Calendar of Scottish Saints – Saint Drostan, Abbot, 6th century


11 July. This saint was of Scottish birth, being descended from King Aidan of Dalriada, the friend of Saint Columba. He was sent over to that saint, then in Ireland, to be educated and trained for the religious state. He eventually became a monk at a monastery known as Dalquongal, of which in course of time he became abbot. After some time he passed over to Scotland where he lived as a hermit near Glenesk, in Angus. He afterwards entered the monastery of Iona, and while dwelling under the rule of Saint Columba accompanied that saint to the district of Buchan, Aberdeenshire, and was made by him abbot of the monastery of Deer, which Saint Columba founded on land given to him by the ruler of the district, whose son had been restored to health during a severe illness by the saint’s prayers. The name Deer is said to have originated in the tears (deara) shed by Drostan when he parted from his beloved master.

Saint Drostan preached the gospel in the district of Inverness-shire known as Glen-Urquhart which in Catholic ages bore the name of “Saint Drostan’s Urquhart.” Here a plot of ground, said to have been cultivated by the saint when he lived there as its apostle, is still known as “Saint Drostan’s Croft.” In Saint Ninian’s Chapel, in the glen, was preserved the saint’s cross, and the custodian of the relic had the use of the “Dewar’s (or keeper’s) Croft” as a reward for his services.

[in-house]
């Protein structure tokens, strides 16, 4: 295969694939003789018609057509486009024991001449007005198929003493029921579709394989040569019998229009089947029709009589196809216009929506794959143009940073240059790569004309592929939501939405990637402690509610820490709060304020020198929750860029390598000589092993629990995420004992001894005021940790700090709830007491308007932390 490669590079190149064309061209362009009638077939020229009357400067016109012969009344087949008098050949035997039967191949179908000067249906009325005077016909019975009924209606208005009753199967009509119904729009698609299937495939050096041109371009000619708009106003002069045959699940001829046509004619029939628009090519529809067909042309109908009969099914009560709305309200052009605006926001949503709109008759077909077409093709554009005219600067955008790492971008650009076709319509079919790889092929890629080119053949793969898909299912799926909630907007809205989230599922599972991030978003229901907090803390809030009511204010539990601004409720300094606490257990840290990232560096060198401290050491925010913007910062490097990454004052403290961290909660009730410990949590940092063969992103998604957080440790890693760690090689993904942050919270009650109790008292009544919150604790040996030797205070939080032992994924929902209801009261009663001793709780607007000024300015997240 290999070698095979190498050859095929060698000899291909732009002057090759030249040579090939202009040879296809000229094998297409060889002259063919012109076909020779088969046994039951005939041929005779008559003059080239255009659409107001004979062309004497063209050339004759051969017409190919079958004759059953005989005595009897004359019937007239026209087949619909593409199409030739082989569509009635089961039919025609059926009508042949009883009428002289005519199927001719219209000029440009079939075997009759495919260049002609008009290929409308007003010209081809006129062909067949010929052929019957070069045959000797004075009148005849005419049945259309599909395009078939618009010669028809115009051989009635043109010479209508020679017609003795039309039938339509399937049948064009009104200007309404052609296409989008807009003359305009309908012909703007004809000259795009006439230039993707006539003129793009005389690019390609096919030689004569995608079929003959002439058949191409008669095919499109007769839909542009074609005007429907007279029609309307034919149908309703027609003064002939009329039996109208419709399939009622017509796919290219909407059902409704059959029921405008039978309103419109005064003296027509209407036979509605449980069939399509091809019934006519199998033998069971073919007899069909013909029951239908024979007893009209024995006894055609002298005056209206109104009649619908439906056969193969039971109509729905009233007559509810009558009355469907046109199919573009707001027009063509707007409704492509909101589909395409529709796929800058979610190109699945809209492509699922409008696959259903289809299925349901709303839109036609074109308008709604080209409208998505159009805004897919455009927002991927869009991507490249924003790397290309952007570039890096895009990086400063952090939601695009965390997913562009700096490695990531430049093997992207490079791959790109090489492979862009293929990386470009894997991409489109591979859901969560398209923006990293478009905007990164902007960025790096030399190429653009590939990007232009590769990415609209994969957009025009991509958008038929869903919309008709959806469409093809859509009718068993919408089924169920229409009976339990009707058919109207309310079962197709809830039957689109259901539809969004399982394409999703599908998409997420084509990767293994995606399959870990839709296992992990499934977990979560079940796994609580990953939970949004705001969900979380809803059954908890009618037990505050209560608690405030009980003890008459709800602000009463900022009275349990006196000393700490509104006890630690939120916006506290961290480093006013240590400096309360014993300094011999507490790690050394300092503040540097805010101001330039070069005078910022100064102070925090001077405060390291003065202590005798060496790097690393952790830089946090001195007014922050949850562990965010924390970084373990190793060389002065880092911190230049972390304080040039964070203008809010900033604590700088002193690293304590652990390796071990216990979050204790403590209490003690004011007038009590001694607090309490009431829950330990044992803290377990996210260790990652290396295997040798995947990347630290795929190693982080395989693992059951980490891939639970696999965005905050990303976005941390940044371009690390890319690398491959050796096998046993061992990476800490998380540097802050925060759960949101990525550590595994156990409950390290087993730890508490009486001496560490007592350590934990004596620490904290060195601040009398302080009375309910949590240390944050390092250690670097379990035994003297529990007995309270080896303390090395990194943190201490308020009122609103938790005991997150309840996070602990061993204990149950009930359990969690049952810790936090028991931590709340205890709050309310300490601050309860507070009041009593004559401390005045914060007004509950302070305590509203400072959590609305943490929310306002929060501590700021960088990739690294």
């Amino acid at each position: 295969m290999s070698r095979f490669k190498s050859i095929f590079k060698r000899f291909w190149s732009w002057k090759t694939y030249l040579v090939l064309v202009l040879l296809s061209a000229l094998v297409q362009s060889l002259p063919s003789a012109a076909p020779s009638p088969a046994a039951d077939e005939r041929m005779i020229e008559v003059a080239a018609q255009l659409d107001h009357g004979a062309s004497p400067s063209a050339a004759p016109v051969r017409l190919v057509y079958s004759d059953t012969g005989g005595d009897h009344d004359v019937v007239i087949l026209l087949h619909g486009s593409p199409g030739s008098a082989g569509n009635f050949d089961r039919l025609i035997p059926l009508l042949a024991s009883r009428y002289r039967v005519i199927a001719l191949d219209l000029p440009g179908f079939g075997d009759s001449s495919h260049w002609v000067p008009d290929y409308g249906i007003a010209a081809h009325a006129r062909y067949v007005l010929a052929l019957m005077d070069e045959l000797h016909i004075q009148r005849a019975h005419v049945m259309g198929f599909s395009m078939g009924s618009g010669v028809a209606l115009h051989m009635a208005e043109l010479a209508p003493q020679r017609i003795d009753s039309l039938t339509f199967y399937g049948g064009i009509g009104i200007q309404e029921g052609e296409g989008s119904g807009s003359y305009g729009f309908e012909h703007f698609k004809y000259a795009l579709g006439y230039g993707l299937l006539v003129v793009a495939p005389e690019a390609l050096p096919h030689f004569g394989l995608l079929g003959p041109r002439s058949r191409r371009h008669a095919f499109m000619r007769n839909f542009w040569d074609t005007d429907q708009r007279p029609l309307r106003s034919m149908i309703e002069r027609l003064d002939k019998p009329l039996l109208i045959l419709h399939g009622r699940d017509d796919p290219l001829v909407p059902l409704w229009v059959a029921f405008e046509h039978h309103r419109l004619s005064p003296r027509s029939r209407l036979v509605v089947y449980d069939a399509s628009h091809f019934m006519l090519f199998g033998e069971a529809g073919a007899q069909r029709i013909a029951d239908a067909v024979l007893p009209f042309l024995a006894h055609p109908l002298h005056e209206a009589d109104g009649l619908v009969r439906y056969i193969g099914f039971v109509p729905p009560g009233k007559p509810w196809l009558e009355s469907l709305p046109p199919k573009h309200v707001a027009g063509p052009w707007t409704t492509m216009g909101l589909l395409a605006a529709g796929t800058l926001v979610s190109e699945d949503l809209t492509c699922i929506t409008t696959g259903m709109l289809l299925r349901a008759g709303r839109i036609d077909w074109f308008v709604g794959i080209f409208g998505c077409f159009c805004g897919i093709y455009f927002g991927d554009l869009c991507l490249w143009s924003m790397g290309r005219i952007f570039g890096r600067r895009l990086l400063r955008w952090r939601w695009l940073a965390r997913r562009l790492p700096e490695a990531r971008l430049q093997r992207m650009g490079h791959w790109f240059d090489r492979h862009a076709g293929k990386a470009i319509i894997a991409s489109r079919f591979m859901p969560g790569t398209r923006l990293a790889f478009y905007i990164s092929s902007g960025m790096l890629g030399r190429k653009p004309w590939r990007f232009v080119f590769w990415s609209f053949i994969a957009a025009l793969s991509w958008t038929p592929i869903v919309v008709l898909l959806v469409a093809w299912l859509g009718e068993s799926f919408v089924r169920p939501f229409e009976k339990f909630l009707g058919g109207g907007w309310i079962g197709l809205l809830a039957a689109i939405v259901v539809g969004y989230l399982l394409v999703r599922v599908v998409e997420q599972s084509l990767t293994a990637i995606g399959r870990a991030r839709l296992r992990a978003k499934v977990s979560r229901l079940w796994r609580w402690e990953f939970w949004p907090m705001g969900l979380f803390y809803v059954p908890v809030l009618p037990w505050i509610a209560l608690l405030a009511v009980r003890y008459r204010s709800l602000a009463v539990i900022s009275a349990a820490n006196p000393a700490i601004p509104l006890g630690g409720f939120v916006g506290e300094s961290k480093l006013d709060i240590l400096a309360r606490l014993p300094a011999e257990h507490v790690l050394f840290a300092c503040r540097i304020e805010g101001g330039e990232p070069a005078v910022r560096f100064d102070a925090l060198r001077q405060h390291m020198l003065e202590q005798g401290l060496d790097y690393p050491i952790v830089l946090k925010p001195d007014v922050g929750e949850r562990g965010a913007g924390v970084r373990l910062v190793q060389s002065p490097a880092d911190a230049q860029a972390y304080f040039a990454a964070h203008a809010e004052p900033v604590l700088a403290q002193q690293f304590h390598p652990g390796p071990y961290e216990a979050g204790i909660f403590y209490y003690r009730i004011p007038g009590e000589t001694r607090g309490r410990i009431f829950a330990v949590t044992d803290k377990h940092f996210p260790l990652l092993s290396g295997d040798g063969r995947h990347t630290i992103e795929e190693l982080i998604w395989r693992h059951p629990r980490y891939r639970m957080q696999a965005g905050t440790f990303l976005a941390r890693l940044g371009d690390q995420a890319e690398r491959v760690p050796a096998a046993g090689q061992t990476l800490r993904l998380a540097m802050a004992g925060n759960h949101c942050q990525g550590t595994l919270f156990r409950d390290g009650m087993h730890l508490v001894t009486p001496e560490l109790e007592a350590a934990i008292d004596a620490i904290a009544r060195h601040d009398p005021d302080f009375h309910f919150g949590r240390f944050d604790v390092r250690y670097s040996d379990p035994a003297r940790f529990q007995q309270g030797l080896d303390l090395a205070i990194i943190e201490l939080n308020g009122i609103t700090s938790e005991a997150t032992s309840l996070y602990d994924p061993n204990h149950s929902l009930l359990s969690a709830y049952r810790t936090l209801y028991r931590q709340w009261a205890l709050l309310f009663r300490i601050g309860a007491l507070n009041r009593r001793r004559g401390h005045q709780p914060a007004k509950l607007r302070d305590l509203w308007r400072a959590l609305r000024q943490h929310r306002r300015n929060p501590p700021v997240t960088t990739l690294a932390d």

Saint Drostan died in his monastery of Deer and was buried at Aberdour where miracles were wrought at his tomb. Many churches in the North of Scotland bore his name; in Caithness were Halkirk and Cannisbay; in Angus, Edzell and Lochee; in Inverness-shire, Alvie and Urquhart; in Banffshire, Aberlour and Rothiemay; in Aberdeenshire, Deer and Aberdour. At Westfield in Caithness is Saint Drostan’s Burial Ground; at Lochlee is “Droustie’s Meadow” and “Droustie’s Well.” Other wells bore his name in various districts. One was at Aberlour, and there were five between Edzell and Aberdour.

Saint Drostan’s Fairs were held each year at Rothiemay, Aberlour (for three days) and Old Deer. The last named, which formerly lasted for eight days, is still kept up. This is one of the few instances in which the old fair day of Catholic times has survived. In too many cases these remnants of Catholic ages disappeared during the last century. Pope Leo XIII restored the feast of this saint in 1898. It was formerly celebrated in Scotland in December.

MLA Citation

  • Father Michael Barrett, OSB. “Saint Drostan, Abbot, 6th century”. The Calendar of Scottish Saints, 1919. CatholicSaints.Info. 11 July 2013. Web. 5 August 2020. <>